(Pa, LLL, VVV, NN, D, B, M) Pagan worldview where boy kills for pure experimentation; 14 vulgarities, 7 profanities & 5 obscenities; some violence showing people vomiting, sister's eye poisoned, mother slowly dying from poisoning & her hair falling out; father & mother hitting son, man hanging himself to death & another similar attempted suicide, image of dead mother's face surfacing from toilet bowl & grabbing boy; photographs of nude women; social drinking; smoking; elements of morality as boy is imprisoned for his crimes; and, miscellaneous immorality with lying, implication that father reads pornographic magazines, murder, suicide, cheating, & revenge
THE YOUNG POISONER'S HANDBOOK is a story about the real life killings of Graham Young, who poisons his family and co-workers. Completely without conscience, Young is portrayed as likeable, and the film is sympathetic to him, but the monstrosity of his acts and the darkness of his soul must not be overlooked in favor of the film's entertaining treatment.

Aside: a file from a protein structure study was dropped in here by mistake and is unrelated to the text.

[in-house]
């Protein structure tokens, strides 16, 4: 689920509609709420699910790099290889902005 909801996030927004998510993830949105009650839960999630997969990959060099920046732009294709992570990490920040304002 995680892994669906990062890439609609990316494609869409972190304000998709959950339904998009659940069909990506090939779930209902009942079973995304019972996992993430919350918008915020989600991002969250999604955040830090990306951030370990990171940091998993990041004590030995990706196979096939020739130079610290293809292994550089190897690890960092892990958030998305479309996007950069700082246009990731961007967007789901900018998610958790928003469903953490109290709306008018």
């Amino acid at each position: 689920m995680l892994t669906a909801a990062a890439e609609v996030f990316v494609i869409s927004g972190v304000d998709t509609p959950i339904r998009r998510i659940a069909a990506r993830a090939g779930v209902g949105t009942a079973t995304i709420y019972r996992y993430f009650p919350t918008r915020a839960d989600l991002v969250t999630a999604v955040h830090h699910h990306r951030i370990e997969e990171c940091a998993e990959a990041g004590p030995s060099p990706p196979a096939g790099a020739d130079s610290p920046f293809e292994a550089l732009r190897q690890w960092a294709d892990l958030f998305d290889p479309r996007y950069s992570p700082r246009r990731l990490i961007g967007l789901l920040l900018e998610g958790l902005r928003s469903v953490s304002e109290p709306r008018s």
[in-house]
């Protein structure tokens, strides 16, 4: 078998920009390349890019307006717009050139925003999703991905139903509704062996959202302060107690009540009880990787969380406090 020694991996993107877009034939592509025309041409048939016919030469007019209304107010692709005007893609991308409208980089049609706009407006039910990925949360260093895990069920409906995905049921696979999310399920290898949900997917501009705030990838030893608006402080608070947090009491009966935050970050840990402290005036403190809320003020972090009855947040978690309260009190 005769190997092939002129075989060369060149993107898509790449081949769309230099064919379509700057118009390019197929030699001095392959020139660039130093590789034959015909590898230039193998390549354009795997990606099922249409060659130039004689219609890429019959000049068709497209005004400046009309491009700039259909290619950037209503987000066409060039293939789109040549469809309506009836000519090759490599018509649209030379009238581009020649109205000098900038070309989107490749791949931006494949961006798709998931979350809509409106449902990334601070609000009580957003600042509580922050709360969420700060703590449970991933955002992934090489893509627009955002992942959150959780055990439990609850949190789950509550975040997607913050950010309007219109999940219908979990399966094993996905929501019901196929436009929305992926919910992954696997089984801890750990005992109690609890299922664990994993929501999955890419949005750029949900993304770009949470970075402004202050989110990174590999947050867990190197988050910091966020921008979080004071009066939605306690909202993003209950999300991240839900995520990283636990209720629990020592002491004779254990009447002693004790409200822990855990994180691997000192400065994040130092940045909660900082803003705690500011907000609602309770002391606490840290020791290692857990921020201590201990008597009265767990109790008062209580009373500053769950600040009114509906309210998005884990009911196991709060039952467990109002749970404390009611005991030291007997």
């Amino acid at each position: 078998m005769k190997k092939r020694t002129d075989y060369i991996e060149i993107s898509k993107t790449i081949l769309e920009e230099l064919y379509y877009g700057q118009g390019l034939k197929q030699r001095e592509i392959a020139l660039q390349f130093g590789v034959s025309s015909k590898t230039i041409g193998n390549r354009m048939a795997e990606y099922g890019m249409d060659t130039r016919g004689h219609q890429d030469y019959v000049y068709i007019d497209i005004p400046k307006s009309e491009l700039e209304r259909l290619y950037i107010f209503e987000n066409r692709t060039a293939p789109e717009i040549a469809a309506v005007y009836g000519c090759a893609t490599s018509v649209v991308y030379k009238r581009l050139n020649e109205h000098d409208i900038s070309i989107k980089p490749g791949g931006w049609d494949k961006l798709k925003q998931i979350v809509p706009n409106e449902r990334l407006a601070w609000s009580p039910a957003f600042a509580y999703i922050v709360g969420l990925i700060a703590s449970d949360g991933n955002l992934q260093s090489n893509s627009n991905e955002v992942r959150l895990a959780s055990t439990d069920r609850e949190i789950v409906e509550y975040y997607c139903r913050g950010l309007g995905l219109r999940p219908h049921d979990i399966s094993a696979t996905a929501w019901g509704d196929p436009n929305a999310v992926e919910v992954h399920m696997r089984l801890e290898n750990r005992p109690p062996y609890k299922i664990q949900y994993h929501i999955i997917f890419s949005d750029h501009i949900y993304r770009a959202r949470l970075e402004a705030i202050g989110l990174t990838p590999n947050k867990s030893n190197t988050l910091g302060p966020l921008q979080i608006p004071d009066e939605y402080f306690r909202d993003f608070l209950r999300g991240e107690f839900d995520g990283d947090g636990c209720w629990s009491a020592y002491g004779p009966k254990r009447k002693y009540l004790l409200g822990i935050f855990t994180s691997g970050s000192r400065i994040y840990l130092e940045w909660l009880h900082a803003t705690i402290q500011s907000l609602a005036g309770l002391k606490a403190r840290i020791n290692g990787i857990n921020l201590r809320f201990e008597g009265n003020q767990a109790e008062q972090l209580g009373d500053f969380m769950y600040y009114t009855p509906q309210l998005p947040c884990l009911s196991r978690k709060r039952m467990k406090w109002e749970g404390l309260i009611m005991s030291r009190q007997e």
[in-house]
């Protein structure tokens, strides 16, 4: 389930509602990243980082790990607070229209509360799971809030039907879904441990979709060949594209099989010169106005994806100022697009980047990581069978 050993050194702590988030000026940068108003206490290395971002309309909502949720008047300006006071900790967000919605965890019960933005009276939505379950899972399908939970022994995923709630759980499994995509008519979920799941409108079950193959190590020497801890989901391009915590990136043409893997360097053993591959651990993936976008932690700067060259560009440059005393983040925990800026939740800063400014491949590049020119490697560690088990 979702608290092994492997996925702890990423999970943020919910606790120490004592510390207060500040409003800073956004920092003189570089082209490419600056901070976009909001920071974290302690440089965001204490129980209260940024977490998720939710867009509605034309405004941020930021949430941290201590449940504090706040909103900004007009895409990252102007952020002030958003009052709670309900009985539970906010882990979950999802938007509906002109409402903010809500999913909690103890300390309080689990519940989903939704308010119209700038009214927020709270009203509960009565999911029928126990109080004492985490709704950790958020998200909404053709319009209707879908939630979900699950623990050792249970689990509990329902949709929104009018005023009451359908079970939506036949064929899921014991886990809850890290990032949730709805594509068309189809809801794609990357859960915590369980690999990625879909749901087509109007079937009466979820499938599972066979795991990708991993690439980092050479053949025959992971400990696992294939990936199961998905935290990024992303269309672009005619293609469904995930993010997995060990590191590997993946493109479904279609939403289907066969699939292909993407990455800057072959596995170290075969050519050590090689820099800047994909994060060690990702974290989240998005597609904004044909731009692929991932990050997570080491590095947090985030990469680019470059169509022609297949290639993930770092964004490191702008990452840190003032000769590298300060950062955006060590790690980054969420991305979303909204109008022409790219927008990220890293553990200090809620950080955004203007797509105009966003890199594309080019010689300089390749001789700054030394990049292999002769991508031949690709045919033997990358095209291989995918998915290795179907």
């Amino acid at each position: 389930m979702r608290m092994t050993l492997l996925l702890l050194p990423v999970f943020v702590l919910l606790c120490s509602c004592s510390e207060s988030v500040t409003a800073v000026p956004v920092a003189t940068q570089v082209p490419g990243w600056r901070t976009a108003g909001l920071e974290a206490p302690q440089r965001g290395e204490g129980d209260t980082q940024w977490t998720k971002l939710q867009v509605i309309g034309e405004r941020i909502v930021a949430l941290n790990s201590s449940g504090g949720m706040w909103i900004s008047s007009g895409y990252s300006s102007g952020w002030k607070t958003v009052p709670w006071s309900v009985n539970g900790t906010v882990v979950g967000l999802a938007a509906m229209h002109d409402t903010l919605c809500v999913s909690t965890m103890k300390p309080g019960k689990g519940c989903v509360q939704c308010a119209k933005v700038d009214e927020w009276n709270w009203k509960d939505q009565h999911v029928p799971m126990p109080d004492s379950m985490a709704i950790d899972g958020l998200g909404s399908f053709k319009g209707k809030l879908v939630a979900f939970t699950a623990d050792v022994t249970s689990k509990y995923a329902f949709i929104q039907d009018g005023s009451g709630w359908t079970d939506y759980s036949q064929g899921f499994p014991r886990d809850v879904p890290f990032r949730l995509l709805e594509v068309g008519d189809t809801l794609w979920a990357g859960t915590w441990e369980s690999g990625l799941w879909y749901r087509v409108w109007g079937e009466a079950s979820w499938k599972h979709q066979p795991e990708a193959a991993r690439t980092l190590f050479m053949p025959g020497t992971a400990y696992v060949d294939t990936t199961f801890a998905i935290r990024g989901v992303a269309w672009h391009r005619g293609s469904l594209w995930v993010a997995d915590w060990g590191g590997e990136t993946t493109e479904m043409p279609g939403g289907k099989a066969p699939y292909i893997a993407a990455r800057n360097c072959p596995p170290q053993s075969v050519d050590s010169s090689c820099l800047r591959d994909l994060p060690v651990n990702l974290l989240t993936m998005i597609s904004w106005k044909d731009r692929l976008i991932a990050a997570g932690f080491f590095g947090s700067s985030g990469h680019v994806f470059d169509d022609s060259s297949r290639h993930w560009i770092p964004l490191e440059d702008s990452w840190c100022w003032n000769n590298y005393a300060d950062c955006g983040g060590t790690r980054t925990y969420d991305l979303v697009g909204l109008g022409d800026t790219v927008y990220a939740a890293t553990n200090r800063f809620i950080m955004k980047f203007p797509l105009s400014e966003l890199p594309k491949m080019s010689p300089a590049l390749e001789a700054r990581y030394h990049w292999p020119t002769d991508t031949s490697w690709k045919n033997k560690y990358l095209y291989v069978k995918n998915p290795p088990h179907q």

In director Benjamin Ross's first feature film, THE YOUNG POISONER'S HANDBOOK, Graham Young is a youth from North London, who in the 1970's gained notoriety by poisoning his family and his co-workers. Brought up in a typical British middle-class home, Young's obsession with poison starts when he purchases antimony at a local store. After a failed attempt at converting antimony into a diamond, he discovers more fatal uses for the compound. He laces his family's tea with the poison and gives his mother chocolates with poison. Eventually, he is caught and sent to the top-security mental asylum. Even here, he displays his cunning wit by ensuring his rehabilitation with the resident psychiatrist through trickery. Released, he discovers thallium and fatally poisons eight of his co-workers. Graham Young died during his second imprisonment on August 22, 1990.
The film, despite its deviously dark theme of a young and intelligent psychopath, creates a likeable Young who is his own worst victim. He cannot control his quest for perfection, and devoid of compassion or conscience, he sees the people he poisons as guinea pigs for his "life's work." Despite the film's point of view that Young's gruesome acts are only in response to his own inner call of perfection, Graham Young is nothing less than evil.